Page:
RNA Aptamer Selection Against EphA2 to Decrease Tumor Cell Proliferation

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Lack of binding between the ephrin A1 ligand and the EphA2 receptor, 130 kDa tyrosine kinase receptor found in adult human epithelial cells, causes unstoppable cell growth, and subsequently, development of tumors associated with epithelial cancers (Kinch, 2005; Ansuini et al, 2009). In a normal cell, EphA2 receptor kinase activity is inhibited when the cell-membrane EphA2 receptor can bind to ephrin A ligands, as shown in figure 1. Conversely, in a cancerous cell, EphA2 receptor is damaged and cannot bind correctly to ligands causing EphA2 to continually phosphorylate thus increasing number of malignant tumor cells (Walker-Daniels et al, 2002). Inhibiting the kinase activity and phosphorylation of EphA2 protein receptor has been associated with a decrease in the growth of malignant cells (Ansuini et al, 2009).

Figure 1: In diagram A, the EphA2 receptor is modified, preventing ephrinA1 from binding. The lack of binding causes kinase activity in the cell and subsequent growth of tumor cells. However, a normally functioning EphA2 receptor will correctly bind to ephrinA1 inhibiting phosphorylation within the cell and normal cell activity, adapted by Larsen (2007).

Specific Aim 1: Selection of RNA aptamers against EphA2

Increased levels of EphA2 phosphorylation due to decreased amount of EphA2/ephrinA1 binding has been linked to increased tumor growth. Thus, selection of RNA aptamers conjugated with a bacterial toxin can be used as a therapeutic tool, degrading the malfunctioning EphA2 protein and thus decreasing kinase activity and tumor proliferation. Such an aptamer would be much more useful than its antibody equivalent due to modifications that can make the aptamer less resistant to enzyme degradation which will increase therapeutic delivery time and potentially decrease number of treatments.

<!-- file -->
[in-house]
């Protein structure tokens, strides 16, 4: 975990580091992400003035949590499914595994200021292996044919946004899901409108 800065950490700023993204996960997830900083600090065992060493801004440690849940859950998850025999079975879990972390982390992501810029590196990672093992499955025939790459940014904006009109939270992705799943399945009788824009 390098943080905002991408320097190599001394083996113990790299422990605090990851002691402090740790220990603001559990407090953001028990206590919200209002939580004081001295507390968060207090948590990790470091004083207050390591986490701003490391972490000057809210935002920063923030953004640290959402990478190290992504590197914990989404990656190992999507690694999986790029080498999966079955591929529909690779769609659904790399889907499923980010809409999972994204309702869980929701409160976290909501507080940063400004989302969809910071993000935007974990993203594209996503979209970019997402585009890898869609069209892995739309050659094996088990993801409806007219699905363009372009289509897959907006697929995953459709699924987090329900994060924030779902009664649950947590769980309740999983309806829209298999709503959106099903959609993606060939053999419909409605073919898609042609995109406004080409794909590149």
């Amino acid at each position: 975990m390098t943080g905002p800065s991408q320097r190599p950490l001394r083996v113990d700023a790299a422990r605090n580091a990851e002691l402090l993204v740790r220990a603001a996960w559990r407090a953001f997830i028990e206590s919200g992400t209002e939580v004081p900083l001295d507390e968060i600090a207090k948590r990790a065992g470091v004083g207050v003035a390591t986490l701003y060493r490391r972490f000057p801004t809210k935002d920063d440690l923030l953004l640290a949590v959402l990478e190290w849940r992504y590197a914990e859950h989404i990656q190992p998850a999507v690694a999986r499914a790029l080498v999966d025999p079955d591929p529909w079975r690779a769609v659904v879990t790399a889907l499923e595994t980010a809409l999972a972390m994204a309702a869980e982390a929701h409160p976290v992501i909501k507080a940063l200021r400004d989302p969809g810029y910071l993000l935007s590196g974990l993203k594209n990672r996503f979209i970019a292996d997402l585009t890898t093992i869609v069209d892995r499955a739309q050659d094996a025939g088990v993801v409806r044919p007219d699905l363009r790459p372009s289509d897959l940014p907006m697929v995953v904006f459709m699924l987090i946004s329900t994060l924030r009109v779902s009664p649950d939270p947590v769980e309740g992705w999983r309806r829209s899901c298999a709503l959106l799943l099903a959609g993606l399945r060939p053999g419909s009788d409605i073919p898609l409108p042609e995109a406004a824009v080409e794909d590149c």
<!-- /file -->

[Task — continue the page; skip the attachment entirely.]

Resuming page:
Ansuini, H., et al (2009) “Anti-EphA2 Antibodies with Distinct In Vitro Properties Have Equal In Vivo Efficacy in Pancreatic Cancer.” Journal of Oncology 2009: 1-10.

Kinch, M. S. (2005). Targeted drug delivery using EphA2 or EphA4 binding moieties. Patent No. 20050153923. Laytonsville, MD, US.

Larsen, A. B., Pedersen, M. W., et al (2007) “Activation of the EGFR Gene Target EphA2 Inhibits Epidermal Growth Factor–Induced Cancer Cell Motility.” Molecular Cancer Research 5: 283.

Phillips, J. A., et al (2008) “Applications of aptamers in cancer cell biology.” Analytica Chimica Acta 621 Review: 101-108.

Walker-Daniels, J., et al (2003) “Differential Regulation of EphA2 in Normal and Malignant Cells.”American Journal of Pathology 162: 1037-1042.

Wykosky, Jill. "The EphA2 Receptor and EphrinA1 Ligand in Solid Tumors: Function and Therapeutic Targeting." Molecular Cancer Research 2008.


Brad Hall said...

Good ideas Jialing. Here are some ideas to make it better.

1.) the second sentence of the second paragraph starting with "While this antibody does..." should be reworded

2.) Don't use words such as "meanwhile". I think about being back in the bat cave.

3.) Reword the specific aim to be explicitly clear you want to use an aptamer conjugated to the enzyme similar to what Wykosky did. Break up the sentences and explain it clearly. Also in the body of the text, explain why an aptamer would be more beneficial than an antibody. You just mention autoimmune response. There are many others.

jialing.fang said...

Thanks for the feedback Brad! I revised the sentences that seemed a little cluttered and made them all clearer to the purpose of the abstract. I also included other reasons why an aptamer would be more efficient than its antibody equivalent. Hope it makes it a stronger abstract!

Brad Hall said...

Specific information about your target:

EphA2-FC chimera was purchased from R&D Systems, Cat # 639-A2-200 in 200ug quantities. It is $265 and is the recombinant mouse variant. It is an 84kDa monomer yet runs at 105kDa on SDS page due to the fc tag. This target also has a HIS tag.